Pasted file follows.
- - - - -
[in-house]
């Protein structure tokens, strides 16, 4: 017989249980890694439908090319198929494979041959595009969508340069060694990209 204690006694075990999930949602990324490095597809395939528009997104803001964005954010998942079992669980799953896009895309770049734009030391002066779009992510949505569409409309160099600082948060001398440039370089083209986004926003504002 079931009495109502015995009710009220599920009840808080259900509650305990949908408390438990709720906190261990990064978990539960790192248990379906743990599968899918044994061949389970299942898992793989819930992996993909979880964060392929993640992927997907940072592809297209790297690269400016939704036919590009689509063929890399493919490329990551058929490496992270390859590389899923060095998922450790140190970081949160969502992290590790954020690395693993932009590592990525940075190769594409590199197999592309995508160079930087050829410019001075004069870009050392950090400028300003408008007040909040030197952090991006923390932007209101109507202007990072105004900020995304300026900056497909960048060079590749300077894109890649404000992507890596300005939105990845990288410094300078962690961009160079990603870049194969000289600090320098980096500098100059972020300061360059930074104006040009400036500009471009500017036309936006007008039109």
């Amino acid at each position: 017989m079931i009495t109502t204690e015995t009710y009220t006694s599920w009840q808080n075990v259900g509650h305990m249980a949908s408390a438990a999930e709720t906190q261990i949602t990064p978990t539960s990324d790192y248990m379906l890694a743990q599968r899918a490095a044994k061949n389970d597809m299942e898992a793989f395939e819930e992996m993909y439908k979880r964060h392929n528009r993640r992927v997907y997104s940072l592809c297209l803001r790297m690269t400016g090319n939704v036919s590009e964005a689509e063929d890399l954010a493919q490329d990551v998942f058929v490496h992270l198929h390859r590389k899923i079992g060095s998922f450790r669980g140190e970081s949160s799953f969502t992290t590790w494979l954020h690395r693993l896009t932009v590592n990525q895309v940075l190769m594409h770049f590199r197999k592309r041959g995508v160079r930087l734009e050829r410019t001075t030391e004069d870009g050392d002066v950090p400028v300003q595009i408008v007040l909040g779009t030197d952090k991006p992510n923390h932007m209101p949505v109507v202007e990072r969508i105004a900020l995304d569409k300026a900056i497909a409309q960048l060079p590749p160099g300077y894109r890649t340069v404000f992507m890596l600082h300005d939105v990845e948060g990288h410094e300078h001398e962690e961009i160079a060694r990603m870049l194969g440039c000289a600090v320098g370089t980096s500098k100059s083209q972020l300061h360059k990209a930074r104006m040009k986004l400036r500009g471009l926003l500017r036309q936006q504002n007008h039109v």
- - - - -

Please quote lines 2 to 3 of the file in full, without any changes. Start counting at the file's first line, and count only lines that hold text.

């Protein structure tokens, strides 16, 4: 017989249980890694439908090319198929494979041959595009969508340069060694990209 204690006694075990999930949602990324490095597809395939528009997104803001964005954010998942079992669980799953896009895309770049734009030391002066779009992510949505569409409309160099600082948060001398440039370089083209986004926003504002 079931009495109502015995009710009220599920009840808080259900509650305990949908408390438990709720906190261990990064978990539960790192248990379906743990599968899918044994061949389970299942898992793989819930992996993909979880964060392929993640992927997907940072592809297209790297690269400016939704036919590009689509063929890399493919490329990551058929490496992270390859590389899923060095998922450790140190970081949160969502992290590790954020690395693993932009590592990525940075190769594409590199197999592309995508160079930087050829410019001075004069870009050392950090400028300003408008007040909040030197952090991006923390932007209101109507202007990072105004900020995304300026900056497909960048060079590749300077894109890649404000992507890596300005939105990845990288410094300078962690961009160079990603870049194969000289600090320098980096500098100059972020300061360059930074104006040009400036500009471009500017036309936006007008039109």
């Amino acid at each position: 017989m079931i009495t109502t204690e015995t009710y009220t006694s599920w009840q808080n075990v259900g509650h305990m249980a949908s408390a438990a999930e709720t906190q261990i949602t990064p978990t539960s990324d790192y248990m379906l890694a743990q599968r899918a490095a044994k061949n389970d597809m299942e898992a793989f395939e819930e992996m993909y439908k979880r964060h392929n528009r993640r992927v997907y997104s940072l592809c297209l803001r790297m690269t400016g090319n939704v036919s590009e964005a689509e063929d890399l954010a493919q490329d990551v998942f058929v490496h992270l198929h390859r590389k899923i079992g060095s998922f450790r669980g140190e970081s949160s799953f969502t992290t590790w494979l954020h690395r693993l896009t932009v590592n990525q895309v940075l190769m594409h770049f590199r197999k592309r041959g995508v160079r930087l734009e050829r410019t001075t030391e004069d870009g050392d002066v950090p400028v300003q595009i408008v007040l909040g779009t030197d952090k991006p992510n923390h932007m209101p949505v109507v202007e990072r969508i105004a900020l995304d569409k300026a900056i497909a409309q960048l060079p590749p160099g300077y894109r890649t340069v404000f992507m890596l600082h300005d939105v990845e948060g990288h410094e300078h001398e962690e961009i160079a060694r990603m870049l194969g440039c000289a600090v320098g370089t980096s500098k100059s083209q972020l300061h360059k990209a930074r104006m040009k986004l400036r500009g471009l926003l500017r036309q936006q504002n007008h039109v």